David Bowie, an artist, innovator, boundary pusher, a man who changed rock music and made being a weird outsider acceptable, has died. The man who fell to Earth may no longer be with us, but his music and cultural impact will continue on.
My first introduction to Bowie (outside the radio hits) was when he teamed up with Nine Inch Nails in the mid-90s for the single, “I’m Afraid of Americans.” At the time, I was very much into industrial music, and had heard NIN’s Trent Reznor talk up a storm about how much of an influence Bowie was in his music. My best friend and I rushed out to buy this single, and we were not disappointed. I was intrigued by the weirdness of the track, Bowie’s unique vocals and Reznor’s mix of the song.
I didn’t become a Bowie fan right then, but I think it planted the seed of my interest, which would grow into fandom just a few years later.
My senior year in high school was when I really started to enjoy the music of David Bowie. I enjoyed a lot of prog rock then, but was becoming more interested in other music. As I was discovering the Clash, Replacements, hip-hop, I found myself naturally heading toward Bowie’s music. And it was in the form of a greatest hits package, which certainly isn’t the coolest way to get into an artist, but that’s how I got into Bowie.
And I was amazed by how much each track was heading in different directions than what came before. This was his style, he changed from album to album, doing whatever the hell he wanted, and it just intrigued me more. I have always respected artists who changed the direction of their ships. It is risky, honorable and keeps the music interesting. And if there is one thing about Bowie’s music, it is that you cannot really pigeonhole it into any one genre or style.
The first proper album I bought of Bowie’s was “The Rise and Fall of Ziggy Stardust and the Spiders from Mars,” which is a very solid beginner album and probably — again — not the coolest story of how someone discovered his music. But that was how I started getting heavily into his music. And it was an insanely brilliant album, not a dud on the whole thing. I probably have listened to that album countless times in my early 20s.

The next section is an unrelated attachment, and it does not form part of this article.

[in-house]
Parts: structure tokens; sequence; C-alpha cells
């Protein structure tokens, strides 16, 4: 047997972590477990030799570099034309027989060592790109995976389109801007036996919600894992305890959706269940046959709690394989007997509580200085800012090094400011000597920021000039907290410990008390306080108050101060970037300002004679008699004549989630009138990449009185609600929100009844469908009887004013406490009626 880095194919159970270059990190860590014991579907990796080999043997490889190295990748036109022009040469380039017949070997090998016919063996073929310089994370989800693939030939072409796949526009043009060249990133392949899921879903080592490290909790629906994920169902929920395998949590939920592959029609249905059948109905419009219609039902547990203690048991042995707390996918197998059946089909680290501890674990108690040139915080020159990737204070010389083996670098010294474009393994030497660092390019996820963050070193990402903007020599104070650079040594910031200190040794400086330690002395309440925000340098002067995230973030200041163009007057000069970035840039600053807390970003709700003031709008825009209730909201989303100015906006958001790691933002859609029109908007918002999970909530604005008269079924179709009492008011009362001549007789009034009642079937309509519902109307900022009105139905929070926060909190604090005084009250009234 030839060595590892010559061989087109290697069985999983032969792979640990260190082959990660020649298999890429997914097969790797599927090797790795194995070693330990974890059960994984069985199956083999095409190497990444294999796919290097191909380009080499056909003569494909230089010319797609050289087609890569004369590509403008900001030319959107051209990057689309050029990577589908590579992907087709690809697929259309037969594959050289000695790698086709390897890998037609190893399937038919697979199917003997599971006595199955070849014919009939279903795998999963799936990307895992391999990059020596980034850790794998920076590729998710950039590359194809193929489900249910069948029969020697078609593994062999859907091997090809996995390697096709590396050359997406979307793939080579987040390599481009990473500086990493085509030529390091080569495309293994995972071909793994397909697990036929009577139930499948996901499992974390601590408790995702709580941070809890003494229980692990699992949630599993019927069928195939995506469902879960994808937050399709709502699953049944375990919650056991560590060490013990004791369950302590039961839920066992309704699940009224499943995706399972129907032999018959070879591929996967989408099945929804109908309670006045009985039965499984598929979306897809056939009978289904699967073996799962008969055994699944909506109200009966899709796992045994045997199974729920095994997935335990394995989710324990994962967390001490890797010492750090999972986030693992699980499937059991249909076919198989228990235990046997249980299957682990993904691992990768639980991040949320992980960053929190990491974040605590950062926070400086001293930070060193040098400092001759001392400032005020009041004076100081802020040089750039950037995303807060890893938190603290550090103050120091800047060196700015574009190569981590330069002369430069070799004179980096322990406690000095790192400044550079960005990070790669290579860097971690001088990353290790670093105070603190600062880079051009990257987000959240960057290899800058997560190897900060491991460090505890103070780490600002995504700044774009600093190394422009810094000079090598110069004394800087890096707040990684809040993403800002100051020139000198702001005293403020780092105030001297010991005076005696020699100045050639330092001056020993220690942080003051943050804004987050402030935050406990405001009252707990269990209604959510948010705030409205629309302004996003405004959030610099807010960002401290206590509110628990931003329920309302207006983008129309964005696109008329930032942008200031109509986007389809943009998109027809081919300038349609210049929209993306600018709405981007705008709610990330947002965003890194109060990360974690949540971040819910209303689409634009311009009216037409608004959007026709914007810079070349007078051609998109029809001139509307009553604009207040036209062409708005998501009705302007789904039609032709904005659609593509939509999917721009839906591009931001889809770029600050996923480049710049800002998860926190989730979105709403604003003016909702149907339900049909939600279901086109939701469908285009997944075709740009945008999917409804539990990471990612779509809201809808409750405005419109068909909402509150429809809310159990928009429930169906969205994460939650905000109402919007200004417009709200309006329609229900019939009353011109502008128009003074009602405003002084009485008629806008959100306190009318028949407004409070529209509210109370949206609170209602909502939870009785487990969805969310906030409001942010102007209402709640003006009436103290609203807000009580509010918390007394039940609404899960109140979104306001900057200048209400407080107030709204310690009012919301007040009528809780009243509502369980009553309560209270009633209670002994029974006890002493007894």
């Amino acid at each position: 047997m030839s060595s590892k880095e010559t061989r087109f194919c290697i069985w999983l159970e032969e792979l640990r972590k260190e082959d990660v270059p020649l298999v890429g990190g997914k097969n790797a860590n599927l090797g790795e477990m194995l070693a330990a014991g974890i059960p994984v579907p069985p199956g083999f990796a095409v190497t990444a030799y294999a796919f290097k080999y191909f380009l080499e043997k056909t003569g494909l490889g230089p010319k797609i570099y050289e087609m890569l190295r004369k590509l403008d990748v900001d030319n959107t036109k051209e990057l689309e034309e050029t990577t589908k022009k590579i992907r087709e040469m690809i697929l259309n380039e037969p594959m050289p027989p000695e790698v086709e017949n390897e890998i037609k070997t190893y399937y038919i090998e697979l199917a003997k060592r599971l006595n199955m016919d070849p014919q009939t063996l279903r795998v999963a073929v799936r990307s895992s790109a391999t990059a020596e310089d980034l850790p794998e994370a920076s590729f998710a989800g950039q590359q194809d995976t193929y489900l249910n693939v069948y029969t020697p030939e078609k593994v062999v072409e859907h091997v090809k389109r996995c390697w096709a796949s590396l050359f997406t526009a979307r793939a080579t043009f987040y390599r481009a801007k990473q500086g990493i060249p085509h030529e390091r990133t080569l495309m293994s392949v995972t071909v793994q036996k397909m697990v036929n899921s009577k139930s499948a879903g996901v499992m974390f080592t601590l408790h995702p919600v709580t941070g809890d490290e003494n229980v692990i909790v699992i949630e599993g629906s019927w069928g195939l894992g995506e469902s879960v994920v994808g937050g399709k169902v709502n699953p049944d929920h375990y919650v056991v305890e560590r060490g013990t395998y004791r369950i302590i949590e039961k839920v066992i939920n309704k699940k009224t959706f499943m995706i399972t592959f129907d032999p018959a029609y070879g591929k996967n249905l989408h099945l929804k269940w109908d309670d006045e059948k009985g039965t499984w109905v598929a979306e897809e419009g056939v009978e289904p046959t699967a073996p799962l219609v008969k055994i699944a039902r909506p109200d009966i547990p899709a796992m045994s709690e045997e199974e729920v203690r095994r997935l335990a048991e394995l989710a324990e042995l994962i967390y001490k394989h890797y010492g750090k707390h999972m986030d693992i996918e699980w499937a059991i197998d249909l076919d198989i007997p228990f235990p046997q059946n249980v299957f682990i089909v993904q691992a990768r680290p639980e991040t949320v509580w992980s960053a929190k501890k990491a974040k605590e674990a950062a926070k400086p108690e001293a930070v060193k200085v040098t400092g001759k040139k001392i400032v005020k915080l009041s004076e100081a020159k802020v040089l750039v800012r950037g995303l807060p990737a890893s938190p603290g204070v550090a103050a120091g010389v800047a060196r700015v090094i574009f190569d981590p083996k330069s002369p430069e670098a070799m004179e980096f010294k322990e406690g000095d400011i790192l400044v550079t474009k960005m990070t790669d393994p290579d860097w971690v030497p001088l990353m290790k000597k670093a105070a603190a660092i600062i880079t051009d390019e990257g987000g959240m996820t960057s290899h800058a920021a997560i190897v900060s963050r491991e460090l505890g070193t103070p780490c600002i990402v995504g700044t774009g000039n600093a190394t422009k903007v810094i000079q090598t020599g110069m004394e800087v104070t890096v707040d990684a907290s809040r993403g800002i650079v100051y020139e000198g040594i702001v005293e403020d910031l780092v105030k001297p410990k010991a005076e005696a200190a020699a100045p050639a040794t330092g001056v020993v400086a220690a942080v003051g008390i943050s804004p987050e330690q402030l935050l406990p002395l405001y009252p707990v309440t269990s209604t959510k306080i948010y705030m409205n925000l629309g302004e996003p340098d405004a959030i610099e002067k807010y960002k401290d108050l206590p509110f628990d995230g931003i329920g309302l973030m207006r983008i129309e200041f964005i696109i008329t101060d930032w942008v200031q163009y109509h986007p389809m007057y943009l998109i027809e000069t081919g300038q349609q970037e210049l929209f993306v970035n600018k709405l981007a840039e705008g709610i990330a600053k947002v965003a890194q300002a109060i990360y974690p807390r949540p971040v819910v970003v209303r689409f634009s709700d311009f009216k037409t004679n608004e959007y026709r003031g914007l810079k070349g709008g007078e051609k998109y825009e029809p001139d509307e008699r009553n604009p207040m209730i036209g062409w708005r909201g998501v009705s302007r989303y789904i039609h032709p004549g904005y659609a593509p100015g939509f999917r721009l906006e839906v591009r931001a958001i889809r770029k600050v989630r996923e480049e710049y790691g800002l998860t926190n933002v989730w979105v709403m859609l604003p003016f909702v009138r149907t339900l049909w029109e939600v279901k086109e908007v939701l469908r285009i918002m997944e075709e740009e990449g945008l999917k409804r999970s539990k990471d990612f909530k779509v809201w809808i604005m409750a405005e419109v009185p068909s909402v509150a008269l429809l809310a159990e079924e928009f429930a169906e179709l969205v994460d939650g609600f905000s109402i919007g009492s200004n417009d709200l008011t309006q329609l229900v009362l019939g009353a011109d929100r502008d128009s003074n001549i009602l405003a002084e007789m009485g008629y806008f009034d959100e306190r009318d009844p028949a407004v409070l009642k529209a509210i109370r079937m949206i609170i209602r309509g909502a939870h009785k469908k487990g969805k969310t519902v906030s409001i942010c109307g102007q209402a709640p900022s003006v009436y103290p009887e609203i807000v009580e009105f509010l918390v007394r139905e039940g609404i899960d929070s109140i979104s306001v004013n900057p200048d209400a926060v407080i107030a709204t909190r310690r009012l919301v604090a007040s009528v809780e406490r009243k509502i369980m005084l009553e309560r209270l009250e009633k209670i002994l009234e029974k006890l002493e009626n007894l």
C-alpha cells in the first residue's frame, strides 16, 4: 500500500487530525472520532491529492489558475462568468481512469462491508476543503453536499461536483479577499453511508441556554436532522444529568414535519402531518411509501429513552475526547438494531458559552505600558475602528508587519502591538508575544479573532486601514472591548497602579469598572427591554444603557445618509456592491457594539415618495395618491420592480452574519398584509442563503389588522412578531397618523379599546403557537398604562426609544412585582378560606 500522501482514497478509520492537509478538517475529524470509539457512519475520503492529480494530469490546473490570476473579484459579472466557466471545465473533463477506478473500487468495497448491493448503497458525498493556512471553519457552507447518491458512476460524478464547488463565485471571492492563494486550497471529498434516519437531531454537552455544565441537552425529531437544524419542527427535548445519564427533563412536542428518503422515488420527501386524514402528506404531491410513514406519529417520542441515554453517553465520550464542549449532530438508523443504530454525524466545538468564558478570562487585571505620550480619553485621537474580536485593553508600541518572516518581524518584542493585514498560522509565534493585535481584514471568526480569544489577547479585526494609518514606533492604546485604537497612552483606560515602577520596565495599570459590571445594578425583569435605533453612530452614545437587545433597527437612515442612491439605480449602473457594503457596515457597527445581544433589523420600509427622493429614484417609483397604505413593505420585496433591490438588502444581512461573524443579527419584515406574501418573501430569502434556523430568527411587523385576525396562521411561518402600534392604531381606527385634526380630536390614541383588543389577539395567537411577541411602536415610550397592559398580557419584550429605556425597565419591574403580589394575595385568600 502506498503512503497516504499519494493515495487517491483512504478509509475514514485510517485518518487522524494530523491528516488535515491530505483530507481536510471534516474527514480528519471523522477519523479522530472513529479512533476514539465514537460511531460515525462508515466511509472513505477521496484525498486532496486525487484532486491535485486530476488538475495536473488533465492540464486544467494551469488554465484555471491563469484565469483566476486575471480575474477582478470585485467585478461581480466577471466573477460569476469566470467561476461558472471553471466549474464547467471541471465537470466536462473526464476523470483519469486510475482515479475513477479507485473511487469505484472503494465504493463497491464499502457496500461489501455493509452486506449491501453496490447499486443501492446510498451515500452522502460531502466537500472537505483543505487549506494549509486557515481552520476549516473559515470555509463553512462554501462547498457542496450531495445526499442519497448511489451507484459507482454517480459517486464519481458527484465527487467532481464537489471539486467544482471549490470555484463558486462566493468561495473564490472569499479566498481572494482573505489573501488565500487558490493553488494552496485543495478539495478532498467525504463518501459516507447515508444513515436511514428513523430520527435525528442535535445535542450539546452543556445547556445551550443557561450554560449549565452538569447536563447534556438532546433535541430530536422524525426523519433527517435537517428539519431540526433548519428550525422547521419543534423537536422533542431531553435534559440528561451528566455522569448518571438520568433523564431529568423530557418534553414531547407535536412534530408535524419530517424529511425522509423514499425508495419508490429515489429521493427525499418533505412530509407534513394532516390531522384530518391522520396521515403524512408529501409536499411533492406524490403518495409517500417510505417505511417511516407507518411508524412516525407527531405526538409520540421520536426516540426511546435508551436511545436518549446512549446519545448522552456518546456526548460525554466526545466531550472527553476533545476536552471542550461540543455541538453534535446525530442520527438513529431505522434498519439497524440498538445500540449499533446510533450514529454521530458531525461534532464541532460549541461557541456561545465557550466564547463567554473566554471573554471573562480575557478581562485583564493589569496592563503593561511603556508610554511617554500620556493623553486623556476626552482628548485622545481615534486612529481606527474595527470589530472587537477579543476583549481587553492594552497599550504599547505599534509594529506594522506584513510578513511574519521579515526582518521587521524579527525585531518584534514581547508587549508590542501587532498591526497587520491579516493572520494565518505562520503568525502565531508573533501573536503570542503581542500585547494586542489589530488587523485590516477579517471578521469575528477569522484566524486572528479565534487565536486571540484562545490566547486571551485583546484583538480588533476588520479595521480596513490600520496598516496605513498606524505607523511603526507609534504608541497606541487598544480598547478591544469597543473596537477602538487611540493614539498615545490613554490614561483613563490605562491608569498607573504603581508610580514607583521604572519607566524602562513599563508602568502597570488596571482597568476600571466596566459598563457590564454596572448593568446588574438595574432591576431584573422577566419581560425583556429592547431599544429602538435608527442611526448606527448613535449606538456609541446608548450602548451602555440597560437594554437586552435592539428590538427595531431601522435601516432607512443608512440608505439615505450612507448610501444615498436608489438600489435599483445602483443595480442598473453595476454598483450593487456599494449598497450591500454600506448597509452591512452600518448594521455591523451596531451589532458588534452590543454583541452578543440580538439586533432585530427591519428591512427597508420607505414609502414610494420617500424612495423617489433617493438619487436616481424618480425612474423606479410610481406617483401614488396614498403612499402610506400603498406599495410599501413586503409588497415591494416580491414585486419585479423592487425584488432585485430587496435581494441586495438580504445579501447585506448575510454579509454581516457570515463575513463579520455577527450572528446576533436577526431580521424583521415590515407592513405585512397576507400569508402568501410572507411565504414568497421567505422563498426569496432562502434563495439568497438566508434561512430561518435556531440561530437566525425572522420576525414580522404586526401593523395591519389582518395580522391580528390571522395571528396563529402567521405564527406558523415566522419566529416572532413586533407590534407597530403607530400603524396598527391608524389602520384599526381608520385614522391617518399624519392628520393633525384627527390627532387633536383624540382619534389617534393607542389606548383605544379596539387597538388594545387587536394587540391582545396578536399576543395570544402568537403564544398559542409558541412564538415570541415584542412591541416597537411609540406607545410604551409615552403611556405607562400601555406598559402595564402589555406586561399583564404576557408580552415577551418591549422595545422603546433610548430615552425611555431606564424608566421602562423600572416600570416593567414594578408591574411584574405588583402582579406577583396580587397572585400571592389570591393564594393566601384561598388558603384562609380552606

And it was by working in record stores throughout my 20s that I had the cool ability to venture into Bowie’s catalog. From “Hunky Dory” to “Scary Monsters” and “Let’s Dance” I was able to listen to all this wonderful music. He really was a chameleon when it came to music — again you couldn’t give his style a simple label, he moved in any direction that sparked his imagination.
My love for Bowie’s music reignited when Spotify came around and I could revisit his work again. He had spent the first decade of the 2000s relatively quiet. But when he released “The Next Day” in 2013, I realized he still had the creative spark in him. The album was excellent, and reminded me again of why David Bowie remains a major artist whose work I go back and revisit from time to time.
Last Friday, I had started writing a review for his latest album, “Blackstar.” It is really a phenomenal record, it’s brilliant from star to finish and is also one of the strangest sounding Bowie albums I’ve heard. It is eerie and dark, but still enjoyable and interesting.
And now the themes and this video from the album have a different meaning to me. It may take me a little more time to review it — if I actually do review it. But I can’t praise the album enough, and I highly recommend it for music fans.
David Bowie was an amazing, interesting and gifted artist who gave the world some of the best music ever produced. His music has been part of the soundtrack of my life over the years. He will be missed.